At our Tutor Alum Networking Event last month, we were able to interview a group of some of our inspiring former tutors. They talked about why they decided to tutor then and why they still support Tutors for All years after their experience.
There were some trends in the video. Two of the four main interviewees, Deejay Robinson and Nicole Spaulding, are currently working as teachers. Similarly, 22% of the members of our Tutors for All Alumni Network group on LinkedIn are in the Education field. 11% are specifically in primary and secondary education.
Nonetheless, there was a tremendous diversity in their answers. Jennifer Zavala highlighted how her personal experience coming from an immigrant family motivated her to work with underserved students and guide them towards the resources they need to succeed. Tai Sassen-Liang, who later went on to teach at the MATCH school, noted a sense of needing to “do something” on a hands-on and grassroots level for the larger community.
When talking about why they still support Tutors for All, Deejay commented, “As a teacher right now in Boston public schools…I know what’s needed. And with my experience with Tutors for All, I see the work that Tutors for All does. The impact that the one-on-one connection that their model has…Boston needs it. And I know that there are other urban districts that need it.”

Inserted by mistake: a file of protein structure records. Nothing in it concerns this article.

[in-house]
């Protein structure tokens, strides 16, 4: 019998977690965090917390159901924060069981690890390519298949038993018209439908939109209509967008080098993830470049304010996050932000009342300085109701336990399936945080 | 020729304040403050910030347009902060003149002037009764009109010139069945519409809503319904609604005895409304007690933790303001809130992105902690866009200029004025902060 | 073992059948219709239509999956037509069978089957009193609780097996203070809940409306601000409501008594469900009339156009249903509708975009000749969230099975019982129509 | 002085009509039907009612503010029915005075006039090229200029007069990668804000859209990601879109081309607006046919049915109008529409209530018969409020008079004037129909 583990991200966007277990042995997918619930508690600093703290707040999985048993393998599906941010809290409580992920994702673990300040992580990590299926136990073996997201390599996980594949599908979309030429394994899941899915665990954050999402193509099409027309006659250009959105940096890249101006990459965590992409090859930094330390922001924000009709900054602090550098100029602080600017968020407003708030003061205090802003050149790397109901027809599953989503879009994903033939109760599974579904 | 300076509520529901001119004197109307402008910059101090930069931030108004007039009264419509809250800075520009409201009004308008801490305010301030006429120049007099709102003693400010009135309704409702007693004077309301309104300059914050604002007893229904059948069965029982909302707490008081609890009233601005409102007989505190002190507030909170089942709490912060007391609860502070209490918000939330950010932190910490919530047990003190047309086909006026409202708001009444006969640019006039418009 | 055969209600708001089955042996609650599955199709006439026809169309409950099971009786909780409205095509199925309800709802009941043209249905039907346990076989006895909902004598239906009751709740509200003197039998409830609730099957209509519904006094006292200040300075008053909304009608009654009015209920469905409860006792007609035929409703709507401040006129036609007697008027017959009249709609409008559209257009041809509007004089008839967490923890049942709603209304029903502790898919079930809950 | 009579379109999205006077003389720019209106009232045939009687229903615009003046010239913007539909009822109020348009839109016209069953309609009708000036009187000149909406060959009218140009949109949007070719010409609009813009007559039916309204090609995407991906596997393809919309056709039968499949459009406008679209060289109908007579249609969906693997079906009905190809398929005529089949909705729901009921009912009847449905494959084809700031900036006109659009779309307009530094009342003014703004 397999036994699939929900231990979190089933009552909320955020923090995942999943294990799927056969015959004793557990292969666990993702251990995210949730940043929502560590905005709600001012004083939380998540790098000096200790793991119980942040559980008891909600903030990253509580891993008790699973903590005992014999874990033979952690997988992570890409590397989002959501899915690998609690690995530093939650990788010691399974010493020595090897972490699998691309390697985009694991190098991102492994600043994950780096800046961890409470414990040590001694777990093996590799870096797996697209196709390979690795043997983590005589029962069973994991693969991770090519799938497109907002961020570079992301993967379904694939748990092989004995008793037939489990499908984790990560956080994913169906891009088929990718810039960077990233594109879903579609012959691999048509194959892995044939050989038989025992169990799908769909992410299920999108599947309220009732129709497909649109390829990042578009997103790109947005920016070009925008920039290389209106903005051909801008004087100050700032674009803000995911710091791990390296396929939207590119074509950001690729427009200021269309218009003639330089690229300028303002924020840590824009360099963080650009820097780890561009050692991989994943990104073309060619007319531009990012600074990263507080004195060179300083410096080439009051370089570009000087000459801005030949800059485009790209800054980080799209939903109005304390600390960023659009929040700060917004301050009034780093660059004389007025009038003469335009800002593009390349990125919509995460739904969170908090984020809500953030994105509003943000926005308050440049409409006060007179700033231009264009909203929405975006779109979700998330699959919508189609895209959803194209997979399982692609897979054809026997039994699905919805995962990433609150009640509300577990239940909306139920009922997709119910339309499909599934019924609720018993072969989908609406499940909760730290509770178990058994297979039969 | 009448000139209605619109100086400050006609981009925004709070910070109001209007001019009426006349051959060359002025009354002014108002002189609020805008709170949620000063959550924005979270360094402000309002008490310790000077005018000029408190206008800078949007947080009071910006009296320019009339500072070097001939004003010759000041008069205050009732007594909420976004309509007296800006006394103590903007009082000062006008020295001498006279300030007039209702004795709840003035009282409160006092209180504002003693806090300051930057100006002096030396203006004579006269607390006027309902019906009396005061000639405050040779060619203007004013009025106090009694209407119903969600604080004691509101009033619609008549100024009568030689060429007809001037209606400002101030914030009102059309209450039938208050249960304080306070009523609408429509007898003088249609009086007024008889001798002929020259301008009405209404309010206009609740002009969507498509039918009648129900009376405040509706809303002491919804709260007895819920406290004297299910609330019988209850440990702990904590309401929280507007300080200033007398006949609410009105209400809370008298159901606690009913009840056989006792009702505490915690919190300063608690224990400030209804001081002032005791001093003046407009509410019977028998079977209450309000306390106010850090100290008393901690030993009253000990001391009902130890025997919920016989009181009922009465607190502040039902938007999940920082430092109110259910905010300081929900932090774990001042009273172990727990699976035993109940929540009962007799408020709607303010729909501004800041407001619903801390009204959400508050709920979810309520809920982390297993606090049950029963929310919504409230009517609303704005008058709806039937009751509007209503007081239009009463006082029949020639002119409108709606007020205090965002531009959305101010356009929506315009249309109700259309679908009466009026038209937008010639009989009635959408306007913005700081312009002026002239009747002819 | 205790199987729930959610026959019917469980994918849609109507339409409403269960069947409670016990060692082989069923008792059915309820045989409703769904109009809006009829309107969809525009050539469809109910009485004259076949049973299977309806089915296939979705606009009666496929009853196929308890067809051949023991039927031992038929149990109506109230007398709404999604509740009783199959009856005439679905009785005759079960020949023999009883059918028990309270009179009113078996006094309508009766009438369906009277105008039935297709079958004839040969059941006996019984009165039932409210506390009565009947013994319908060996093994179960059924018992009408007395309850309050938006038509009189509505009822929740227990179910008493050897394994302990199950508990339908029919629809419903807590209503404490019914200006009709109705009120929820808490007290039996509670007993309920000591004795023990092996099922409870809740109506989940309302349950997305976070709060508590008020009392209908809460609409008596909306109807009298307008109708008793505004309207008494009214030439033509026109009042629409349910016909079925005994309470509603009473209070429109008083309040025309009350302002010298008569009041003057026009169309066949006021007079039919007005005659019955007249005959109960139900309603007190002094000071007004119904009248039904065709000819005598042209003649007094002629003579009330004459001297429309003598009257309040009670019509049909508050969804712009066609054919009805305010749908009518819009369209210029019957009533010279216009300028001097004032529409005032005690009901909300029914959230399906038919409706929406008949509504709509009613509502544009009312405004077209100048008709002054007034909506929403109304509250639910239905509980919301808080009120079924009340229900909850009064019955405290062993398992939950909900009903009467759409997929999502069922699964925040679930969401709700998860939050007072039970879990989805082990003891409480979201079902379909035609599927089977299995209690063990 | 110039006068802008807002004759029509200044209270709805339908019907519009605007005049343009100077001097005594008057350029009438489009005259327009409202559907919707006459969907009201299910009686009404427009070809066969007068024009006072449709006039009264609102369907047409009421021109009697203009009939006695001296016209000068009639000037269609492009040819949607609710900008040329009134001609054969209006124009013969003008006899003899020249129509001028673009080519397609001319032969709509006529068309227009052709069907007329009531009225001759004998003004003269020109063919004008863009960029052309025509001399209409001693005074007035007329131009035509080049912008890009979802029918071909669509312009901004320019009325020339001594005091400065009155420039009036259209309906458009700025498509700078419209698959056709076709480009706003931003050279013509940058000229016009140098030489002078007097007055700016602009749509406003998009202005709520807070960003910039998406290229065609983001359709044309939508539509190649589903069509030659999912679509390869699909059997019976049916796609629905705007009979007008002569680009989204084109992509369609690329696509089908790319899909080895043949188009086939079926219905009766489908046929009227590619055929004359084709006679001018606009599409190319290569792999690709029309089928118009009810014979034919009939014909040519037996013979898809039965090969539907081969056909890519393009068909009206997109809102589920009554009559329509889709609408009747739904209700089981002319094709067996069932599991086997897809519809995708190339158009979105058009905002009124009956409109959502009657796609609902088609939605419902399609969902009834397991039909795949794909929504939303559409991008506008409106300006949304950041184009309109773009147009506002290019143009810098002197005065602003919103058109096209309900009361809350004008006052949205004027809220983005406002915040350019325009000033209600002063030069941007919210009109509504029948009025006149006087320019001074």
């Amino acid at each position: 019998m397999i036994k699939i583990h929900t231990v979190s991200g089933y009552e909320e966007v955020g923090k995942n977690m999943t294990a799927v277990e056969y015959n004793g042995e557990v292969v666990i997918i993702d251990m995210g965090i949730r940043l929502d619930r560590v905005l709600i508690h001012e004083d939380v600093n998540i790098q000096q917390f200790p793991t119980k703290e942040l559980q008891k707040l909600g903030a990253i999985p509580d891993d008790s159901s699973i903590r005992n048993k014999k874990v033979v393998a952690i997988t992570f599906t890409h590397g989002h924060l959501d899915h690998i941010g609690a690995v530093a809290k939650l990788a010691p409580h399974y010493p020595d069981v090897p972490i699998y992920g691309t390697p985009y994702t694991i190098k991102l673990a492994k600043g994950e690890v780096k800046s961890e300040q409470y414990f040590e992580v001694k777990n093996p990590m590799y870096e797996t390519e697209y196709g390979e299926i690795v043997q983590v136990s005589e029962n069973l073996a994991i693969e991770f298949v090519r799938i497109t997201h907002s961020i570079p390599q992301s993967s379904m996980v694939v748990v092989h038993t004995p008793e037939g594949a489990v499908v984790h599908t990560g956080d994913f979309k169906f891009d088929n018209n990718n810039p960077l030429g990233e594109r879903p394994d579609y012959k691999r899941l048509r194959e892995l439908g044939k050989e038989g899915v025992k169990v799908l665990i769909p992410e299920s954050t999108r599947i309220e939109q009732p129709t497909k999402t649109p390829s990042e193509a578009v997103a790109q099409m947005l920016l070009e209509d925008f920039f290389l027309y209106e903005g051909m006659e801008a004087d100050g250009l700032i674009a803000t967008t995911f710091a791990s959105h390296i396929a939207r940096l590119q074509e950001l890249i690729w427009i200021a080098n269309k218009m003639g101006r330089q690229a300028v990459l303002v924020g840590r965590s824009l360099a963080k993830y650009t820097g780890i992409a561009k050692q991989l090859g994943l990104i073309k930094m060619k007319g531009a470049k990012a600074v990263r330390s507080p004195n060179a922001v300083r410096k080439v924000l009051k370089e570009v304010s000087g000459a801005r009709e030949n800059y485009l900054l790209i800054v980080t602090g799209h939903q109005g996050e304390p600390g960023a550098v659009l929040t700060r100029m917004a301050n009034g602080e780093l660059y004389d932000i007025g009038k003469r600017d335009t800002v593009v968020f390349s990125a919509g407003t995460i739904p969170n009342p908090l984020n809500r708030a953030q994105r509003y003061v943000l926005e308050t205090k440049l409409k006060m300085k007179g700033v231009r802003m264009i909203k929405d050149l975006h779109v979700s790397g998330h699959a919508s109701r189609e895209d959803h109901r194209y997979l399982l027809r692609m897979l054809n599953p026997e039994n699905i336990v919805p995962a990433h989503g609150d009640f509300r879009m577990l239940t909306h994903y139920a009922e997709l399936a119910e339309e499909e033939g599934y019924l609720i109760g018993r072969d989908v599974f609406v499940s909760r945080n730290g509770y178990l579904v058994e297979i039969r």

Nicole also spoke with the authority of experience as an educator, and also specifically highlighted the power of individualized instruction: “I see the great things that individualized instruction does for kids and the ways that children who get individualized instruction can continue to grow.”
Jennifer spoke about how she wishes that there were more people to help young people access education resources. Tai asserted that the work that Tutors for All does is important because it connects tutors to the students that could benefit most from individualized instruction.
Listening to this group of Tutor Alums left us humbled and re-inspired in our work to bridge the achievement gap for underserved Boston youth.